FINKEL: Well, I have a column on - in fact an English language Turkish newspaper, a paper called Today Zaman (ph). I write what I want. No one`s bothered me yet. You know, I think the whole idea that at least if they prosecute you, it means that they`re reading you. You know, that`s the only compliment - a better compliment you couldn`t have.

SWEENEY: All right, OK, there we leave it. Andrew Finkel in Istanbul. And here in London, Fadi Hakura. Thank you both very much.

And still to come on INTERNATIONAL CORRESPONDENTS, talking climate change. Television networks challenge to go green. What impact will this have on the programs you watch? One network story after the break.


SWEENEY: Welcome back. Going green, we`ve all been warned about the perils of climate change. Most often, we get the message through the media. Well now, some media outlets themselves are trying to address the issue.

Media mogul Rupert Murdoch has launched a green initiative to reduce the carbon footprint of his news corporation. The company`s TV networks, newspapers, and magazines around the world have been told to implement the strategy, which is even stretching to content.

And it`s starting with the television drama series, "24." Katie Razzle reports.


KATIE RAZZLE, CNN INTERNATIONAL CORRESPONDENT (voice-over): Previously, there was a lot of this. Jack Bauer and the CTU fighting Islamic terrorists, Serbian nationalists, self-styled American patriots. Now there`s a new enemy.

KIEFER SUTHERLAND, ACTOR: Global warming can no longer be ignored, but it can be stopped. And the production team at "24" is proud to be a part of the solution

RAZZLE: "24," that show of gas guzzling 4x4s, carbon emitting flames and choppers, says it`s going green. But don`t get too excited. AT the moment, only the season`s finale will be carbon neutral. That`s one episode of "24" remember. They`ll use biodiesel to power generators, for example. And presumably, the SUVs won`t feature quite as heavily.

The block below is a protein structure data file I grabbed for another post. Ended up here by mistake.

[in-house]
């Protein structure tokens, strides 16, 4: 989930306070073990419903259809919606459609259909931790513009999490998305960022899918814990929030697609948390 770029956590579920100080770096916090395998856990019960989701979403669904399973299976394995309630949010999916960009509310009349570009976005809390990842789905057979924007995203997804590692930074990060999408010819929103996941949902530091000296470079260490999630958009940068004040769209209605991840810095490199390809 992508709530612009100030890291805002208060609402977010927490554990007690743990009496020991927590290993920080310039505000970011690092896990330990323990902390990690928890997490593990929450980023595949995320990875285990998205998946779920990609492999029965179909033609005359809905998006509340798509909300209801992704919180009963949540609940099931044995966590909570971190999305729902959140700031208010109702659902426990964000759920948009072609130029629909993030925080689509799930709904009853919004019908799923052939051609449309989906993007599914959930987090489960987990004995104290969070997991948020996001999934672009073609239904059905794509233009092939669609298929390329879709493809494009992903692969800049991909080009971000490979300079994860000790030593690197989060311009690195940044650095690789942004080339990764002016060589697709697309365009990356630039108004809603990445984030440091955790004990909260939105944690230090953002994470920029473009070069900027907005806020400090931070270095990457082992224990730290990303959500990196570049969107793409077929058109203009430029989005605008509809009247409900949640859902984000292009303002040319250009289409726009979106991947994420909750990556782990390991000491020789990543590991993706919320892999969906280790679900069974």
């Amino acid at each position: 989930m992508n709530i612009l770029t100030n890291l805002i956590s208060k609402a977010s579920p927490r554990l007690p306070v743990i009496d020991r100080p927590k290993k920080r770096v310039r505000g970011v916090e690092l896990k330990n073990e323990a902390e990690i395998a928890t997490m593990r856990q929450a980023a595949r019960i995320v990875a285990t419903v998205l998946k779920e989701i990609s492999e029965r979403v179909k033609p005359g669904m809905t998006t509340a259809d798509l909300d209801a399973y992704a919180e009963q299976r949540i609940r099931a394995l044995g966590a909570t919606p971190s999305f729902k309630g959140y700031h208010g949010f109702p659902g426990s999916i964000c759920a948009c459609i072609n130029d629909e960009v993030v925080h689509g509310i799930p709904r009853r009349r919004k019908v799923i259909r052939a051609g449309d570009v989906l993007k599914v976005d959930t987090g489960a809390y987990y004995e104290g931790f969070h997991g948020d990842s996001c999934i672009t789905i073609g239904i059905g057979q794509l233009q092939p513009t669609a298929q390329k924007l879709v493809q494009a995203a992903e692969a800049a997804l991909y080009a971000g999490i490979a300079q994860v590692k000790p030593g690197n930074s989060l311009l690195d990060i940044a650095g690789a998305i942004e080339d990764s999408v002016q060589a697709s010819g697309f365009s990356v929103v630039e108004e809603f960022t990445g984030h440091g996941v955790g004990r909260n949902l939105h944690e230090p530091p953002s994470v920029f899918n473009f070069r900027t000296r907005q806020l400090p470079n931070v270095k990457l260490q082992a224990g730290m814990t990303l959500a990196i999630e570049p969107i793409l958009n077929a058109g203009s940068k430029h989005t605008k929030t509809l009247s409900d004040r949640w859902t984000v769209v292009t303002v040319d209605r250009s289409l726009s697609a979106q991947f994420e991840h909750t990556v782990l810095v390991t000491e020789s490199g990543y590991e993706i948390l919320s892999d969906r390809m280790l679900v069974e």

The "24" team says they`ll be green plotlines where appropriate. It`s unlikely we`ll see Jack Bauer tasked with saving an American (INAUDIBLE) for a flood, for example, or stopping the ice caps from melting, though if it were, he`d surely succeed. "24" is made by Fox, which is owned by Rupert Murdoch. His son James, reported to have persuaded his father of the benefits of the green cause. Mr. Murdoch saying his News Corp. will beef this issue into our content, make it dramatic.

But can fiction really inspire political change?

UNIDENTIFIED MALE: The combined volume of water will overwhelm the Thames barrier.

RAZZLE: Britain`s environment agency thinks so. It`s collaborated heavily on the script. Characters and locations for this film, which shows London submerged if the Thames barrier fails. The agency wants public debate now to prepare the way for asking the government for money to pay the flood management to the end of the century.

STEVE EAST, ENVIRONMENT AGENCY: We`re talking tsunami that comes up the Thames miraculously staying within the banks until it reaches central London just couldn`t happen in reality. What we hope is that people watching this film will have their way - just raised about the issues and start asking questions. And then we can start engaging them in the dialogue with the factual situation as opposed to the fictional one, that`s portrayed in the film.

RAZZLE: After "24", a show that was at one time sponsored by Ford, Kiefer Sutherland even thanking the motor company for its support, it`s unlikely season 7 will feature Jack Bauer on a bicycle saving only the immediate area from international terrorism. That really would make it the longest day of his life.


SWEENEY: Katie Razzle reporting there. That`s all for this edition of INTERNATIONAL CORRESPONDENTS. Tune again next time for another look at how the media are handling the big issues.

I`m Fionnuala Sweeney. Thanks for joining us.